AJ: How have your experiences in “Here Lies Love” and “Allegiance” help you prepare for this national tour?

SR: Those shows taught me how to collaborate and that it’s okay and even encouraged to lean on your cast mates and other company members for help. It taught me to surround yourself with those who lift you up and bring you joy.

There is something truly special being in casts with predominantly Asian actors. There is a loving and an understanding that I will treasure forever. That has translated in my current company, where we are mostly a cast of color. There is a level of respect and care that “Here Lies Love” and “Allegiance” prepared me for. More importantly, those shows taught me that I belong and am important. Prior to those shows, I always felt like I had to prove myself as the minority. Now I know that being Filipino is something to be celebrated.

AJ: Any favorite moments/numbers in ‘Hadestown’? What makes ‘Hadestown’ such a special show and what can the audience takeaway from the message?

SR: One of my favorite numbers is the opening because no matter how I feel that day, “Road to Hell” brings me joy and I feel a closeness to my cast. Starting off the show with that camaraderie sets us up for success for the rest of the show. My other favorite number is “Doubt Comes In.” Not only are the harmonies spectacular, but I love the power the Fates have which leads to Orpheus making his ultimate and tragic decision.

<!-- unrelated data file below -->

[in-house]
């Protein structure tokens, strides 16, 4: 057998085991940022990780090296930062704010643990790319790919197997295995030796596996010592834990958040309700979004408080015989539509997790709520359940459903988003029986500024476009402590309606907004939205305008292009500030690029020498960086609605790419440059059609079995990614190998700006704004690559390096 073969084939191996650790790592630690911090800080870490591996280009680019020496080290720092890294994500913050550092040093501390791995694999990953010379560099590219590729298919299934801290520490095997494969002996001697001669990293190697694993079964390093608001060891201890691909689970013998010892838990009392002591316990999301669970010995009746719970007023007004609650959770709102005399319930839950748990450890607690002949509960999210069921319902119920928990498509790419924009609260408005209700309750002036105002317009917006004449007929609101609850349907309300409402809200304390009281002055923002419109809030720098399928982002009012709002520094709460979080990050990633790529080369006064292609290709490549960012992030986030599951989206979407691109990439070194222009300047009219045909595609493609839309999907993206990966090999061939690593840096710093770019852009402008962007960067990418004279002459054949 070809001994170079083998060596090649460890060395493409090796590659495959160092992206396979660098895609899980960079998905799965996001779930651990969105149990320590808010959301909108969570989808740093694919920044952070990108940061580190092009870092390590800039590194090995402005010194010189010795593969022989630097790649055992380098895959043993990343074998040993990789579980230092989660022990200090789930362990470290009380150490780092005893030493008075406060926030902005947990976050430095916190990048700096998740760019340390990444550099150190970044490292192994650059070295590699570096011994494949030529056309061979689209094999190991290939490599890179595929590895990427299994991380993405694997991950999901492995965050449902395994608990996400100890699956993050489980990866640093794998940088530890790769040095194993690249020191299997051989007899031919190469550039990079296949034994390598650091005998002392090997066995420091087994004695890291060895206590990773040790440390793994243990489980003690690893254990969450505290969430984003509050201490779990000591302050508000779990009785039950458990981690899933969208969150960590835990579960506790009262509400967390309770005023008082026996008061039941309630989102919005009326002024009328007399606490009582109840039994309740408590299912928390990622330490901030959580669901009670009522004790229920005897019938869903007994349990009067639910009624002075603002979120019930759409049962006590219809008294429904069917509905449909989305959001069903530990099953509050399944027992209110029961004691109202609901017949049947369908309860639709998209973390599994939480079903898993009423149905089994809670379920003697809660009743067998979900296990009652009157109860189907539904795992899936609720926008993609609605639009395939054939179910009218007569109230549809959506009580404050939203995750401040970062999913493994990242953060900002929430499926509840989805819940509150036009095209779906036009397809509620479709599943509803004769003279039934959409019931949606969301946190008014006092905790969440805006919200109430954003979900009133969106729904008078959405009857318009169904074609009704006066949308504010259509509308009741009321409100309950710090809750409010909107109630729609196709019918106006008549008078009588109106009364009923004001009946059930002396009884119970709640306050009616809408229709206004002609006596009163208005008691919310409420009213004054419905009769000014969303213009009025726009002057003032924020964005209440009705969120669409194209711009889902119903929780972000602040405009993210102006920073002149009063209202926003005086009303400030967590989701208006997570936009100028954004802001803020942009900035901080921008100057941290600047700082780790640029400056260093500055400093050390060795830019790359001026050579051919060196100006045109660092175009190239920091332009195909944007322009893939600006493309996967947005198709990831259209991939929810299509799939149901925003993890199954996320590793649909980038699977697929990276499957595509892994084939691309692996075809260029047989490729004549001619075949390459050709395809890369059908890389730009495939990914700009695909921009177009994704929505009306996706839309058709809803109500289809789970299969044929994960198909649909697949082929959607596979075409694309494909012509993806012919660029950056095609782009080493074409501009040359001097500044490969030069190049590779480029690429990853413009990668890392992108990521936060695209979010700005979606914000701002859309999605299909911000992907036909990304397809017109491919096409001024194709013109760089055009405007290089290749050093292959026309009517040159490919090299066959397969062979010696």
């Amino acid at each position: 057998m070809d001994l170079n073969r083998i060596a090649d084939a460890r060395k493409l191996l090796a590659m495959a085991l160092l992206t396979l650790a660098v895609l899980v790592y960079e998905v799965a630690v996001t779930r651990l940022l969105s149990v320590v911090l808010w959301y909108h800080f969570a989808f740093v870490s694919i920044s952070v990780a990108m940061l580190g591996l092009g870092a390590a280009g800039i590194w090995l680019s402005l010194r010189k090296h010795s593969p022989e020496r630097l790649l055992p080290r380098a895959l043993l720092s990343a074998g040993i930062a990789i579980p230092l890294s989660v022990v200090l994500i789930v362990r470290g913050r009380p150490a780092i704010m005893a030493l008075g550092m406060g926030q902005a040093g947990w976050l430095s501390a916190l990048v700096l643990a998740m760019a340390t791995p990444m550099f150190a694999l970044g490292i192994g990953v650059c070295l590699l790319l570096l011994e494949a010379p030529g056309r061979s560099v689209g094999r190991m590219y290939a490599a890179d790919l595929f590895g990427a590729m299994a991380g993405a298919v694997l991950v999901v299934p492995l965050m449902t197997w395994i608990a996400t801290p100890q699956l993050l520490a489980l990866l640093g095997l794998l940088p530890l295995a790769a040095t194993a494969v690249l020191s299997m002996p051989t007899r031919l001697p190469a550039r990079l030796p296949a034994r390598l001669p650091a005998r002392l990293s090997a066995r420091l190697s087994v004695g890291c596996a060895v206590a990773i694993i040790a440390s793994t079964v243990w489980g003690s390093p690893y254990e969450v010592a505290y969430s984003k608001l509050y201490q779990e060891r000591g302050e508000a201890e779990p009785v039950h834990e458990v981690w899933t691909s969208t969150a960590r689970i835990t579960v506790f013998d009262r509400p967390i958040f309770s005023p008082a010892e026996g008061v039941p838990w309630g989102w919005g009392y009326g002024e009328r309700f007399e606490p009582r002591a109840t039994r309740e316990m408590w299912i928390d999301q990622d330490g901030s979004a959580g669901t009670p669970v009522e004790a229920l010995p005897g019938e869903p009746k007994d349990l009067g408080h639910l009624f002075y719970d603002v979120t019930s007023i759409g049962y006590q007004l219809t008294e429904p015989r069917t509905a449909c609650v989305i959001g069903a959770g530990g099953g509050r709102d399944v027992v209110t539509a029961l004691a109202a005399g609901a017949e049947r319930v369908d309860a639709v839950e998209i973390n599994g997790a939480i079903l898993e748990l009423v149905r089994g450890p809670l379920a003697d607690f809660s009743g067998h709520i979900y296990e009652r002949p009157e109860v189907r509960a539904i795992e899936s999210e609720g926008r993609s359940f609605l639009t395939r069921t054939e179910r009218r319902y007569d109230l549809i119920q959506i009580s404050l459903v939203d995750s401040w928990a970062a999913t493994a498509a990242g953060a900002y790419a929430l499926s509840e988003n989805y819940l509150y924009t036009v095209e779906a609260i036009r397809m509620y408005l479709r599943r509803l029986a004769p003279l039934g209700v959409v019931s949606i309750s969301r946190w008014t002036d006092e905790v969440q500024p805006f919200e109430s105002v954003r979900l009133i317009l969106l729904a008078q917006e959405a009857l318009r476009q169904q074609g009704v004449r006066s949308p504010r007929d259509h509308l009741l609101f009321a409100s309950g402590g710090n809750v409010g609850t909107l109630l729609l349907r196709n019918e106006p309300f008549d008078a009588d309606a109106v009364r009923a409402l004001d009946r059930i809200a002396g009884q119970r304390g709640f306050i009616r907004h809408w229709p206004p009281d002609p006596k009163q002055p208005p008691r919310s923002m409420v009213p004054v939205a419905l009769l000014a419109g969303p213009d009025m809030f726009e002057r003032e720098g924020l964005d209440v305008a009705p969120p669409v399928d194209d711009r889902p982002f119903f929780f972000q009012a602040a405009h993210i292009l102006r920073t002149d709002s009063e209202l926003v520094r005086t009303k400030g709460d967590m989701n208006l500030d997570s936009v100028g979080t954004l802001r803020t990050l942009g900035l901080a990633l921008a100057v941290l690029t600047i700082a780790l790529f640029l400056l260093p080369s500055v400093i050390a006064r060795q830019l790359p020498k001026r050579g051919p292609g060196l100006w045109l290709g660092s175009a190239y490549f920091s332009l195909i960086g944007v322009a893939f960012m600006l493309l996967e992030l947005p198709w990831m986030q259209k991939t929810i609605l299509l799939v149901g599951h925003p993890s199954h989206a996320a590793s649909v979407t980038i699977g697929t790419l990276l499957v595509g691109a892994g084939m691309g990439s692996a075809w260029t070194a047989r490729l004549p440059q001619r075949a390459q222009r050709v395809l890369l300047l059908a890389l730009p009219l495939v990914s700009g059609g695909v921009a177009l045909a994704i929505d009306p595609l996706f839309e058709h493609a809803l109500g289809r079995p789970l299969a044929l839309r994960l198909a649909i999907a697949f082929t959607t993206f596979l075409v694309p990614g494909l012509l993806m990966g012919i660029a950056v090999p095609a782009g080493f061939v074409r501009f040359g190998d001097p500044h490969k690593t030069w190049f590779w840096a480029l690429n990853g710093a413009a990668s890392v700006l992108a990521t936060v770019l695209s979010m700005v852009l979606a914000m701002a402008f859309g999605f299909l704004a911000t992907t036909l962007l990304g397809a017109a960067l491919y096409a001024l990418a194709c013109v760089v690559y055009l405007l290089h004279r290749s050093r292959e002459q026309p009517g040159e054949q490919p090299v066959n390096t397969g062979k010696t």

AJ: Please share advice for aspiring actors, especially fellow Filipinos, who may be looking up to you for representation?

SR: Self-care is the greatest gift you can give yourself. If you are not at your best for you, how can you be at your best onstage (or offstage) for others? I am constantly checking in on my body, my mind, and my spirit. I keep a small journal with me at the theatre and I jot down small thoughts, feelings, and emotions if I’m feeling particularly off balance. Knowing yourself and trusting yourself is key.

The other advice I can give is what I mentioned before — surround yourself with others who help you be your best self. Your circle of friends should help lift you up and bring you joy and positivity. In this business (and especially now during this pandemic), it can be easy to be wrapped up in the negative.

Also, be kind to everyone! Kindness goes a very long way.

Lastly, if you are of Asian descent (or like myself, Filipino), be proud! You are special and valued and you have a story to tell. We are so lucky to be in a minority group that takes care of each other and sees each other.

Tickets for “Hadestown” are currently on sale at Center Theatre Group/Ahmanson Theatre and start at $35. They are available through, Audience Services at (213) 972-4400 or in person at the Center Theatre Group Box Office (at the Ahmanson Theatre at The Music Center, 135 N. Grand Avenue in Downtown L.A. 90012). Performances run Tuesday through Friday at 8 p.m., Saturday at 2:00 p.m. and 8 p.m., Sunday at 1 p.m. and 6:30 p.m.